Holden keeps saying he is going to call Jane Gallagher, a girl who used to "practically (live) next door to (him), the summer before last" (Chapter 4). Holden has good memories about Jane, and she is kind of an ideal for him. Jane is a dancer, and she and Holden used to play checkers together; although they weren't exactly a couple, they would sometimes hold hands. Holden thinks of her as a "good girl", and is enraged when Stradlater leads him to suspect that he had sex with her on a date.
Holden actually does try to call Jane a couple of times when he arrives in New York. While he is killing time waiting for Sally Hayes, he "figure(s) maybe "he'd give old Jane a buzz...so (he) went in a phone booth and called her up...the only trouble was, her mother answered the phone, so (he) had to hang up" (Chapter 16). Later, after his meeting with Sally, he tries again, "but her phone didn't answer" so (he) had to hang up" again (Chapter 17). Holden never does connect with Jane.
I don't believe Holden mentions what color his brother Allie's mitt is, although he does say that it had "poems written all over the fingers and the pocket and everywhere...in green ink". Holden says that the mitt was "a left-handed fielder's mitt...and that Allie wrote on it so that "he'd have something to read when he was in the field and nobody was up at bat" (Chapter 4).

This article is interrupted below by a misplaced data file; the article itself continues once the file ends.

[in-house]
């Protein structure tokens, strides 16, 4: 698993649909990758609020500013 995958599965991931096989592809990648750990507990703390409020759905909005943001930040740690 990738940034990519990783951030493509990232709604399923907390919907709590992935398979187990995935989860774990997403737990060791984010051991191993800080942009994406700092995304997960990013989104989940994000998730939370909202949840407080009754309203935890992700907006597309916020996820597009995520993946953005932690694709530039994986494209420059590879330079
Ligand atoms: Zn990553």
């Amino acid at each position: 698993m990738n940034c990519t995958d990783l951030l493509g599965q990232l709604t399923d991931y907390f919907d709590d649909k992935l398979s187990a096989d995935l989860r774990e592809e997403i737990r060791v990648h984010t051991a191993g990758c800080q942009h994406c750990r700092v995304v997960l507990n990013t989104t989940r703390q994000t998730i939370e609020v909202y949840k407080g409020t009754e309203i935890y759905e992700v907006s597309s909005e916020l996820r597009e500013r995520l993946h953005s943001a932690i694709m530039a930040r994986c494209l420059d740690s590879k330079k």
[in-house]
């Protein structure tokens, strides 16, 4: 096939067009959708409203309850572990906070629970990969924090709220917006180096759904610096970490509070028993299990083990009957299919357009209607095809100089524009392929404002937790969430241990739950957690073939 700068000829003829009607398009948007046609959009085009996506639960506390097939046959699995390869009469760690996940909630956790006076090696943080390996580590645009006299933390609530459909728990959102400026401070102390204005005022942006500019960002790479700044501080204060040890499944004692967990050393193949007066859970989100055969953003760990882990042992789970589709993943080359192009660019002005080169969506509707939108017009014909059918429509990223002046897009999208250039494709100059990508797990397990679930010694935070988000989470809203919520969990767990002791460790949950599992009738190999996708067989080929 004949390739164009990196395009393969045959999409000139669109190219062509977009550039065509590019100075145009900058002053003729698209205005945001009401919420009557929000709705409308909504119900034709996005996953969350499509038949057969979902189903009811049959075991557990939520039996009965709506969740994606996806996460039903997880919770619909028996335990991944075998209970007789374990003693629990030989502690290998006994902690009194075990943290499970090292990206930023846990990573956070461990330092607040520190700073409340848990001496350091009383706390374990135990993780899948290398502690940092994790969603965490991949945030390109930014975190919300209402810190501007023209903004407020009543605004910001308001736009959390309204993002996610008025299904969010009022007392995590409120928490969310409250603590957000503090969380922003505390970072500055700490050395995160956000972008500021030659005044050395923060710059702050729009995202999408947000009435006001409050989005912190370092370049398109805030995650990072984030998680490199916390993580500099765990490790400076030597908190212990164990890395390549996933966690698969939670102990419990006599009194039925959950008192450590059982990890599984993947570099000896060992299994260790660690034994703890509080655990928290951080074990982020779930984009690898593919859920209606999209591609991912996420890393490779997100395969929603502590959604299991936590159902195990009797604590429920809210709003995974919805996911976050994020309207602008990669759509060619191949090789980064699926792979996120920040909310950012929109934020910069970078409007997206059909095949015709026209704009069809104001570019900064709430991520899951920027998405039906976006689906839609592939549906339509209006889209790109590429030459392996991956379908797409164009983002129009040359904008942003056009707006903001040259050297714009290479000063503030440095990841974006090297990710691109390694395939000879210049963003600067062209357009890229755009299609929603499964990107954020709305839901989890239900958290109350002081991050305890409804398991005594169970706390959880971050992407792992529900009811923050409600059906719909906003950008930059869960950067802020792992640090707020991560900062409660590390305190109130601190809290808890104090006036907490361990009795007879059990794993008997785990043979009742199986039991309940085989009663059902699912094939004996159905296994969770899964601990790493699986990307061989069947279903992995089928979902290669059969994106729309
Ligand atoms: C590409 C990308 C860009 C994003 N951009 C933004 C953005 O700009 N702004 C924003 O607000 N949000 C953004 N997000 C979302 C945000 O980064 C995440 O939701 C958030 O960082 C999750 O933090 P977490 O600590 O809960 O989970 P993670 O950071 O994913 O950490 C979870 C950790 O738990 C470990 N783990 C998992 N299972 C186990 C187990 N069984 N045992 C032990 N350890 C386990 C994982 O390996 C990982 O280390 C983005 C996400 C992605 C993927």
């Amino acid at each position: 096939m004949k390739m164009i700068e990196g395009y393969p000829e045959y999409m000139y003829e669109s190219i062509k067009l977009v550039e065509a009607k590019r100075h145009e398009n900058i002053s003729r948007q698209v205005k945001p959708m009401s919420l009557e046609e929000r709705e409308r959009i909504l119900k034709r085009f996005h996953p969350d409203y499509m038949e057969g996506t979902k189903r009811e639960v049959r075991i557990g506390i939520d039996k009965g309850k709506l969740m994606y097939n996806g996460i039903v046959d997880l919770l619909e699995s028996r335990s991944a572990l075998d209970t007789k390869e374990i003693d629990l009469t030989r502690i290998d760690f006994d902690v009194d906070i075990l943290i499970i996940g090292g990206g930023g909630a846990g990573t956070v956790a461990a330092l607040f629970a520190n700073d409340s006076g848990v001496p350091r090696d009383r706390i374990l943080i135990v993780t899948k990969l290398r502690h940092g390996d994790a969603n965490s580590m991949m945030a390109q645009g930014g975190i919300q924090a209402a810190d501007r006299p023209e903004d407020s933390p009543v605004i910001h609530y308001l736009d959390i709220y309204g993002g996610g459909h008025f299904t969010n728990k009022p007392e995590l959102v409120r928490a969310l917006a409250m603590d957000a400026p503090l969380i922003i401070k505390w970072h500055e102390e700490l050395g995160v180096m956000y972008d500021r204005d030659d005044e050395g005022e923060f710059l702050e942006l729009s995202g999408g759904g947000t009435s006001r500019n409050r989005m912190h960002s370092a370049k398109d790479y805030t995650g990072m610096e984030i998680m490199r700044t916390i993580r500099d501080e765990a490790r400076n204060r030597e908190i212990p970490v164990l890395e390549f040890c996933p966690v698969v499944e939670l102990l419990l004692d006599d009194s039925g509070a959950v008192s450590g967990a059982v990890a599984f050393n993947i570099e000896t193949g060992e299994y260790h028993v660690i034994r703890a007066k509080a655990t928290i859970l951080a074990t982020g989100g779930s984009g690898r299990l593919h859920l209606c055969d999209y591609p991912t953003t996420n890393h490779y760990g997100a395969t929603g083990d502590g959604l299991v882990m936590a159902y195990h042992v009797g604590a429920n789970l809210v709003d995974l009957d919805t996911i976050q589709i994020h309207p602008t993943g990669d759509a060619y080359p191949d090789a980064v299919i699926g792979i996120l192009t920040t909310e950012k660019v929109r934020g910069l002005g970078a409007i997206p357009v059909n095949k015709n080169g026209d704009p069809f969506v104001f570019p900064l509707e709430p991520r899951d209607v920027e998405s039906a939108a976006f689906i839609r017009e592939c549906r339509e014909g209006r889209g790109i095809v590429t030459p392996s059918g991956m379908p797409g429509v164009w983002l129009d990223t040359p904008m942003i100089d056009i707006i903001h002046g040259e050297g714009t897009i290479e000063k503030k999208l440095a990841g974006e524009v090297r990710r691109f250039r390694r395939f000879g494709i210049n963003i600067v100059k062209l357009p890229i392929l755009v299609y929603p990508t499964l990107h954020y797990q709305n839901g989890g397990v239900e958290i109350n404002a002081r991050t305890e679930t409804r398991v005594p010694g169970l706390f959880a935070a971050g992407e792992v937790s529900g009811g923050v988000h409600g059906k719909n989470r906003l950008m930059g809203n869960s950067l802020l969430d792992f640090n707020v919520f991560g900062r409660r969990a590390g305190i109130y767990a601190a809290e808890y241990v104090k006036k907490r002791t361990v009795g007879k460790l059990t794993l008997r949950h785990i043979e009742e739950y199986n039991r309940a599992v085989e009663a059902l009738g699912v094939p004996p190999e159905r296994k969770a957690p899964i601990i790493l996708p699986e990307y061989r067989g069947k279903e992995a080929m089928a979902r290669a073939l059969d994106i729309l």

Holden always wants to call Jane Gallagher, a friend of his from when he was younger. He lived next door to his family's vacation house. Jane is one of the few people that Holden will admit to liking and that make him happy (other others being his little sister Phoebe and his deceased brother, Allie.) Subconsciously, Holden associates Jane with Allie and happier times. Holden has a strong emotional connection to Jane as well. It seems as though he likes her romantically, but she is only willing or able to love him back as a friend. He never ends up calling her in the book.